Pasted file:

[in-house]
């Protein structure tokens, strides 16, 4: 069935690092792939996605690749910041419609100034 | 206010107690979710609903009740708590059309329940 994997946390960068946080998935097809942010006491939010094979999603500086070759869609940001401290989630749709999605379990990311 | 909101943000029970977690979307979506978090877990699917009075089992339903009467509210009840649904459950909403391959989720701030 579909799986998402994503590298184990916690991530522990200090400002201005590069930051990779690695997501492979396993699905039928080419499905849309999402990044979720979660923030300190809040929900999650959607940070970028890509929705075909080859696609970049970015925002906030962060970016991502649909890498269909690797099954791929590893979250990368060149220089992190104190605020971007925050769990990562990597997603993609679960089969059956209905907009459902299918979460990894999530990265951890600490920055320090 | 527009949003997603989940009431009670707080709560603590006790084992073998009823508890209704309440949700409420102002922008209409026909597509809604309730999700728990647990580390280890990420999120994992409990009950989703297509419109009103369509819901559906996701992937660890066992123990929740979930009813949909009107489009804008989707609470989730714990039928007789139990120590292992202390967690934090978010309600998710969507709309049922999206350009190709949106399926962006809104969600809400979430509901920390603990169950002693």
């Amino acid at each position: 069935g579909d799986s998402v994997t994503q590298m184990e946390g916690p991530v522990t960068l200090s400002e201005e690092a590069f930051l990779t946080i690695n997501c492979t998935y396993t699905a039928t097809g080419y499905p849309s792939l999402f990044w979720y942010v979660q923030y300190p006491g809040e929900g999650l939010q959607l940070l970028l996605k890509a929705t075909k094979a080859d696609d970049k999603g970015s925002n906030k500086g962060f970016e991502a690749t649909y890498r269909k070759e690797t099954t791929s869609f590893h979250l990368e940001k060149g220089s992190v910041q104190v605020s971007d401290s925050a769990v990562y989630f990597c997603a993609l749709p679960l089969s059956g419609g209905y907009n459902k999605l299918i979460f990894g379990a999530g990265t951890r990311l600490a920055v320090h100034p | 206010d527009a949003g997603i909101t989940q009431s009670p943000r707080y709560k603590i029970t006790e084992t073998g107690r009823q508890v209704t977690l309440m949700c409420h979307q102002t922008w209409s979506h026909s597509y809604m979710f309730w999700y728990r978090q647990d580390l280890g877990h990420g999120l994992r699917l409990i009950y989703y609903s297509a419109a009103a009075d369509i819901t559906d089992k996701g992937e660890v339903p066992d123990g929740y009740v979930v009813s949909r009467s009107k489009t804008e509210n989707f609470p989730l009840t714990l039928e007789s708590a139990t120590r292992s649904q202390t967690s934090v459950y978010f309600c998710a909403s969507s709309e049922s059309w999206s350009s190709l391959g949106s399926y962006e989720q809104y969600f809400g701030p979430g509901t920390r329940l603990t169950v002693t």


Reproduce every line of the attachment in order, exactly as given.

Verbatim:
[in-house]
């Protein structure tokens, strides 16, 4: 069935690092792939996605690749910041419609100034 | 206010107690979710609903009740708590059309329940 994997946390960068946080998935097809942010006491939010094979999603500086070759869609940001401290989630749709999605379990990311 | 909101943000029970977690979307979506978090877990699917009075089992339903009467509210009840649904459950909403391959989720701030 579909799986998402994503590298184990916690991530522990200090400002201005590069930051990779690695997501492979396993699905039928080419499905849309999402990044979720979660923030300190809040929900999650959607940070970028890509929705075909080859696609970049970015925002906030962060970016991502649909890498269909690797099954791929590893979250990368060149220089992190104190605020971007925050769990990562990597997603993609679960089969059956209905907009459902299918979460990894999530990265951890600490920055320090 | 527009949003997603989940009431009670707080709560603590006790084992073998009823508890209704309440949700409420102002922008209409026909597509809604309730999700728990647990580390280890990420999120994992409990009950989703297509419109009103369509819901559906996701992937660890066992123990929740979930009813949909009107489009804008989707609470989730714990039928007789139990120590292992202390967690934090978010309600998710969507709309049922999206350009190709949106399926962006809104969600809400979430509901920390603990169950002693």
């Amino acid at each position: 069935g579909d799986s998402v994997t994503q590298m184990e946390g916690p991530v522990t960068l200090s400002e201005e690092a590069f930051l990779t946080i690695n997501c492979t998935y396993t699905a039928t097809g080419y499905p849309s792939l999402f990044w979720y942010v979660q923030y300190p006491g809040e929900g999650l939010q959607l940070l970028l996605k890509a929705t075909k094979a080859d696609d970049k999603g970015s925002n906030k500086g962060f970016e991502a690749t649909y890498r269909k070759e690797t099954t791929s869609f590893h979250l990368e940001k060149g220089s992190v910041q104190v605020s971007d401290s925050a769990v990562y989630f990597c997603a993609l749709p679960l089969s059956g419609g209905y907009n459902k999605l299918i979460f990894g379990a999530g990265t951890r990311l600490a920055v320090h100034p | 206010d527009a949003g997603i909101t989940q009431s009670p943000r707080y709560k603590i029970t006790e084992t073998g107690r009823q508890v209704t977690l309440m949700c409420h979307q102002t922008w209409s979506h026909s597509y809604m979710f309730w999700y728990r978090q647990d580390l280890g877990h990420g999120l994992r699917l409990i009950y989703y609903s297509a419109a009103a009075d369509i819901t559906d089992k996701g992937e660890v339903p066992d123990g929740y009740v979930v009813s949909r009467s009107k489009t804008e509210n989707f609470p989730l009840t714990l039928e007789s708590a139990t120590r292992s649904q202390t967690s934090v459950y978010f309600c998710a909403s969507s709309e049922s059309w999206s350009s190709l391959g949106s399926y962006e989720q809104y969600f809400g701030p979430g509901t920390r329940l603990t169950v002693t």